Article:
Failing repeatedly at something shouldn’t be the reason why you should become a failure in life. Indeed, your ability to rise again after a fall might go a long way to reshape your life. This is Albert Einstein’s story, the once upon a time dull students whom his teachers never considered a potential talk less of making an impact the world will keep on mentioning.
Today’s edition is about Albert Einstein, who was in Ulm, Wurttemberg Kingdom of the German Empire, born to Pauline Koch and Hermann Einstein; he received his primary and secondary education in Luitpold Gymnasium. Although his father wanted him to study electrical engineering, he was interested somewhere else, especially after he clashed with school authorities over their teaching method. He moved to Italy, where he wrote a short essay titled “On the Investigation of the State of the Ether in a Magnetic Field” and began to excel in the field of mathematics and physics at the age of 12. His progress became advanced when he developed an interest in philosophy and music. His exposure to Immanuel Kant would later ignite interest to explore further.
Albert Einstein did have challenges that nearly damaged his confidence and abilities. Despite graduating at the age of 21 from the Swiss Polytechnic Institute, he struggled for employment, and his reputation as a terrible student made it far worse. His teachers never took him seriously; he was frustrated to the point of nearly dropping from school and took on many odd jobs for survival. However, the greatest pain to him was that his father died, believing he was a total failure, which discouraged him for a long time.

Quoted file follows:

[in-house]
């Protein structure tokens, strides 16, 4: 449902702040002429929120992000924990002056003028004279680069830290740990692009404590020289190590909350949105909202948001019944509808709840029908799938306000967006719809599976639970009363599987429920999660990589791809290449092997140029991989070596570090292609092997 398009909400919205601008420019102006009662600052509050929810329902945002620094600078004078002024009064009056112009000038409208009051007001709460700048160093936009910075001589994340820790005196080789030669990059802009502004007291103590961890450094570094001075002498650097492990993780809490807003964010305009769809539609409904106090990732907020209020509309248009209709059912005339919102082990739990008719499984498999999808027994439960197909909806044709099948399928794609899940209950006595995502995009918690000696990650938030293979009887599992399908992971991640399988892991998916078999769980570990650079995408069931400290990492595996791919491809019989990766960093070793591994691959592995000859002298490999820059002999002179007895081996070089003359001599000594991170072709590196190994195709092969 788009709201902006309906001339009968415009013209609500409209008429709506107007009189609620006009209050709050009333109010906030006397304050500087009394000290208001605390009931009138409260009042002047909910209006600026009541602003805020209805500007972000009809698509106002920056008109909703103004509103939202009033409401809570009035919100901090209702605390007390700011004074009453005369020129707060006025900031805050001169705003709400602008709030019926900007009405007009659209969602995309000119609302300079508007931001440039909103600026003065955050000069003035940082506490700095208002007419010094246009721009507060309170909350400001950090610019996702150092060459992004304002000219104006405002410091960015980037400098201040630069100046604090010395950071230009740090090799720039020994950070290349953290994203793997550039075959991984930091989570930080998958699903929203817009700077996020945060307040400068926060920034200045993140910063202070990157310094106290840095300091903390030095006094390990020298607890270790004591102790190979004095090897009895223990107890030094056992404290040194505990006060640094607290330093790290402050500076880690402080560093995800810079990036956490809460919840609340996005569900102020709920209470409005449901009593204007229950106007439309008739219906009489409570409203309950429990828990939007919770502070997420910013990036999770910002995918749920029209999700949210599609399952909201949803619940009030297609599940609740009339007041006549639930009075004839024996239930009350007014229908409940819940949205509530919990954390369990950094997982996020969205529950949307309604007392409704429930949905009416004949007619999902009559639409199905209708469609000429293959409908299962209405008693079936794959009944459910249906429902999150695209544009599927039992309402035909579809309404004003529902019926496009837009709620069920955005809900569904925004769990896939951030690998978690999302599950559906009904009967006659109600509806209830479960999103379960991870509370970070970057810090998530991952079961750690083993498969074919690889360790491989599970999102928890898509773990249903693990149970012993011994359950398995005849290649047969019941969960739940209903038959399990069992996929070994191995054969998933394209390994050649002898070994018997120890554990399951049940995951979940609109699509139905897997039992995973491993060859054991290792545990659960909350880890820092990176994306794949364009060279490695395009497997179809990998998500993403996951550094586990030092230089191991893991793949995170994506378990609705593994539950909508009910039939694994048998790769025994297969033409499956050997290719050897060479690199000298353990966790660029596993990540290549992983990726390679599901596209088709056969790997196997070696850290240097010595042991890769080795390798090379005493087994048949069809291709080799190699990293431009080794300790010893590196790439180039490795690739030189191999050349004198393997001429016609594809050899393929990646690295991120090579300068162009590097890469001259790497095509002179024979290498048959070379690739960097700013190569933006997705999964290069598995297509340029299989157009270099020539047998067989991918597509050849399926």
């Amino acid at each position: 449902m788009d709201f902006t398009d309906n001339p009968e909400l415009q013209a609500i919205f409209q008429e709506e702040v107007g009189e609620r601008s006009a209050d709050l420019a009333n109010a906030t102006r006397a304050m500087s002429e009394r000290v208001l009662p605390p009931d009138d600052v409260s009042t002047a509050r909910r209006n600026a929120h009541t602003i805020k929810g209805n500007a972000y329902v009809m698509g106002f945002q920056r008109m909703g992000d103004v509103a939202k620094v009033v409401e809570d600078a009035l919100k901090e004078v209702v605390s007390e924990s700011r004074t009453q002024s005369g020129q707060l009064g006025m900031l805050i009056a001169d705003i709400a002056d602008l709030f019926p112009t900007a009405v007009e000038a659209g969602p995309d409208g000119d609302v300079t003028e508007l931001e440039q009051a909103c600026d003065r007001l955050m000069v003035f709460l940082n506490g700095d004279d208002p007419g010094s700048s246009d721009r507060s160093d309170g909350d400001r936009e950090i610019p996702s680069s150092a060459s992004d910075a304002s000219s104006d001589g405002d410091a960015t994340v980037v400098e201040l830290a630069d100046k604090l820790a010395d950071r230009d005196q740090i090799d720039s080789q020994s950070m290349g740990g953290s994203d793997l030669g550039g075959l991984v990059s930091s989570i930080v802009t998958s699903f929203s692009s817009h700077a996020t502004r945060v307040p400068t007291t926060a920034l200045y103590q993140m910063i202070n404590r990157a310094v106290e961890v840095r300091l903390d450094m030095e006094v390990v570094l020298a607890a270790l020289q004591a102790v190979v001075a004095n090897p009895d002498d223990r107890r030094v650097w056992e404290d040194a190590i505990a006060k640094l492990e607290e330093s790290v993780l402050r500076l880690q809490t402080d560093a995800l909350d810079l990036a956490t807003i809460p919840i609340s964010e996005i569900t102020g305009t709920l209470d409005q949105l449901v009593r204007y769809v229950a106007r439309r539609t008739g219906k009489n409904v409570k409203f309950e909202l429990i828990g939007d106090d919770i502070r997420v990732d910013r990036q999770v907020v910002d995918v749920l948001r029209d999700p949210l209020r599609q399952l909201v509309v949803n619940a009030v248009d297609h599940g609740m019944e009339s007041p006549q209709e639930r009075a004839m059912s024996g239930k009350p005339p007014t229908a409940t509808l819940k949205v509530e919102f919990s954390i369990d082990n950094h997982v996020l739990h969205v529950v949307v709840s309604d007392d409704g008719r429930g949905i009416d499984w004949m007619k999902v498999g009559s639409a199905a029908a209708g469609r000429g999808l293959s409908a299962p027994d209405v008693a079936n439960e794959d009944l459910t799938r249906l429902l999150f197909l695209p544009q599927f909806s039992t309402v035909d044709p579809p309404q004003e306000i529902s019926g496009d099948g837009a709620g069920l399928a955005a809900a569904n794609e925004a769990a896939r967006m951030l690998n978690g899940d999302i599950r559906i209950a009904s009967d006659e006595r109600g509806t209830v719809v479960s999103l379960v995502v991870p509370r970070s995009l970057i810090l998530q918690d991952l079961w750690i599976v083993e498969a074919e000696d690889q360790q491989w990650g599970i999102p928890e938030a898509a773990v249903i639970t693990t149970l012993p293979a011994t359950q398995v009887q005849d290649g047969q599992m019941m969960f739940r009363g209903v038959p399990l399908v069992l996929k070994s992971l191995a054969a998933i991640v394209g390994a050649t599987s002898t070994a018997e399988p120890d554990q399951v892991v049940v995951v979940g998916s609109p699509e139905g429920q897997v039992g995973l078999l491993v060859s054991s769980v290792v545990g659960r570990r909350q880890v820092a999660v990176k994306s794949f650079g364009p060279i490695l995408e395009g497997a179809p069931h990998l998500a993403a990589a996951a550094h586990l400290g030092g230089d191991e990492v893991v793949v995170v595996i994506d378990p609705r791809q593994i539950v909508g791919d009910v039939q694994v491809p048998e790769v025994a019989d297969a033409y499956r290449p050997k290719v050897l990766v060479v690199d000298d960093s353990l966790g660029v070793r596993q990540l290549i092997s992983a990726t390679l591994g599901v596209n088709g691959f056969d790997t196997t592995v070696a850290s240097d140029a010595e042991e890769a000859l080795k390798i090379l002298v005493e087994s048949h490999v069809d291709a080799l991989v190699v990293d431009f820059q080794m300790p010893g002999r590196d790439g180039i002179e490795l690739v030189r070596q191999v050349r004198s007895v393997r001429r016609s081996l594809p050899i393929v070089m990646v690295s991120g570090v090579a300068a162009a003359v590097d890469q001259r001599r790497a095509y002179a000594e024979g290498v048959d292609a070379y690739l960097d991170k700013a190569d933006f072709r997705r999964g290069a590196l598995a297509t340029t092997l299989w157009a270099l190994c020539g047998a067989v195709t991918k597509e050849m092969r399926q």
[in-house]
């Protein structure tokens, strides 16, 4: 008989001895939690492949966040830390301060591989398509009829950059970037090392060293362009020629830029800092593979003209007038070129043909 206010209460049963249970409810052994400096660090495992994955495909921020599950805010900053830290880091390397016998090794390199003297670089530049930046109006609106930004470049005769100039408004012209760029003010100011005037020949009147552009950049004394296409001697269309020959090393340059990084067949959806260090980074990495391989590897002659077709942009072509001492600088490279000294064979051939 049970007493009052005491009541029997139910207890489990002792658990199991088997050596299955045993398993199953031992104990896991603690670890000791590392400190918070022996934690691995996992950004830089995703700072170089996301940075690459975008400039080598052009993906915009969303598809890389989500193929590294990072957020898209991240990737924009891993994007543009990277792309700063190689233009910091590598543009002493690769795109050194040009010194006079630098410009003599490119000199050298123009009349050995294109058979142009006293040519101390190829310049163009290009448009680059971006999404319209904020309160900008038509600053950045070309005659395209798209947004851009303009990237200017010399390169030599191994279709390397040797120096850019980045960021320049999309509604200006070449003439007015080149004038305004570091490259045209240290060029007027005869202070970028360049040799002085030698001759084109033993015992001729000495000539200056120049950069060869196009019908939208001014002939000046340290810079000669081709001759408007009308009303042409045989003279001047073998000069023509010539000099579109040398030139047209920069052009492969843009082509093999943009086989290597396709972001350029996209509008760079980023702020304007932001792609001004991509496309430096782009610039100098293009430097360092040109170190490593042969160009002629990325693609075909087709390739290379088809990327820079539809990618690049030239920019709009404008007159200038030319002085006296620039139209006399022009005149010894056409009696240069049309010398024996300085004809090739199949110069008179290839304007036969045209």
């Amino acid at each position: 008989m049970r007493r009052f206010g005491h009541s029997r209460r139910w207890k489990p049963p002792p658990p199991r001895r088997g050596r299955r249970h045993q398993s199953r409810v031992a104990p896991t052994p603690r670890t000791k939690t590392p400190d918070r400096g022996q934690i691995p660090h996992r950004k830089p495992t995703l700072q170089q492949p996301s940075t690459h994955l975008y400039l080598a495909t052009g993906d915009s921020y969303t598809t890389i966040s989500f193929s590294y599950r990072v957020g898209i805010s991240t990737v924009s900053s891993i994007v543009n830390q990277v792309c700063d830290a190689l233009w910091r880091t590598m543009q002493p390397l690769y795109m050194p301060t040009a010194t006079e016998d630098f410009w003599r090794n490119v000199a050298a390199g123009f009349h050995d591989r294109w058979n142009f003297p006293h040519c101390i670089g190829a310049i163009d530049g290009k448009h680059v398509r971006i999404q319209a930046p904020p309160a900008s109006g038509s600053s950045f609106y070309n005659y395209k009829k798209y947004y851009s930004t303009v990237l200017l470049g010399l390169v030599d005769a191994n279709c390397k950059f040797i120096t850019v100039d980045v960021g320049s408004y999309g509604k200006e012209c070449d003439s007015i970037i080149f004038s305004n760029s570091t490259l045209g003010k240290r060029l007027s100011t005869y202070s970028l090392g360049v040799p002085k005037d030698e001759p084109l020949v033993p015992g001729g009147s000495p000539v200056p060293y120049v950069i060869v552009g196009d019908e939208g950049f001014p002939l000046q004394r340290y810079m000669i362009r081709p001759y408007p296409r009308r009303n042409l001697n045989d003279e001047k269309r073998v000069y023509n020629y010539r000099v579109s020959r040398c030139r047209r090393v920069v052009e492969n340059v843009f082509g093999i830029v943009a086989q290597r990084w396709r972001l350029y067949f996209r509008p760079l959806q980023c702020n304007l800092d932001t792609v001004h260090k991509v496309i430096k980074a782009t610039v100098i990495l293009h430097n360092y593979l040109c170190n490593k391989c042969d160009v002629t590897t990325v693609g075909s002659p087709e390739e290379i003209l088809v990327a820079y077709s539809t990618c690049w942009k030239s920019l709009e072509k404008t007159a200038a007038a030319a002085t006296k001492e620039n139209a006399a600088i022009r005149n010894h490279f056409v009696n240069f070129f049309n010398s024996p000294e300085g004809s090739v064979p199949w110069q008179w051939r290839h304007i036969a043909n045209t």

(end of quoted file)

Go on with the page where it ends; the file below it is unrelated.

People who are destined for greatness are mostly faced with the test of giving up, but the ability to fight on and triumph over what life limits them to is what makes them genius.
At the age of 12, he discovered an original proof for Pythagorean Theorem, which made his family tutor, bought him a geometry book. Also, he was already teaching calculus, and by 14years of age, he mastered integral and differential calculus. His amazing year began in 1905 when he published four groundbreaking papers: Brownian motion, photoelectric effect, special relativity, and the equivalence of mass and energy. These papers announced his entry into the academic world at the age of 26.
Building on his academic success, he made some calculations that led to his general relativity theory in 1911, which established light from another star being bent by the Sun’s gravity. After confirmation by Sir Arthur Eddington during the solar eclipse on the 29th of May, 1919, and international media publications about it, he became famous worldwide. This invention led to the abolition of Isaac Newton’s ideas. His effort landed him a Nobel Prize in physics in 1921, and he was awarded the Copley medal from the Royal Society in 1925.
Einstein has been credited for providing empirical evidence for the atomic bomb in his published paper titled “Brownian Motion,” which discussed particles’ random motion in a fluid. His explanation in this paper confirmed the existence of atoms and molecules; it eventually led to the atomic bombs invention. His other achievement includes determining Avogadro’s number, size of molecules, solving the riddle of the photoelectric effect which many scientists have tried for years but failed to solve, and many more.
Albert Einstein’s role towards the development of humanity will forever be in the history book for a long time. No wonder he was tagged as the “father of atomic bomb” and founder of relativity theory. He will forever be in the hearts and minds of scientists who specialized in physics and mathematics.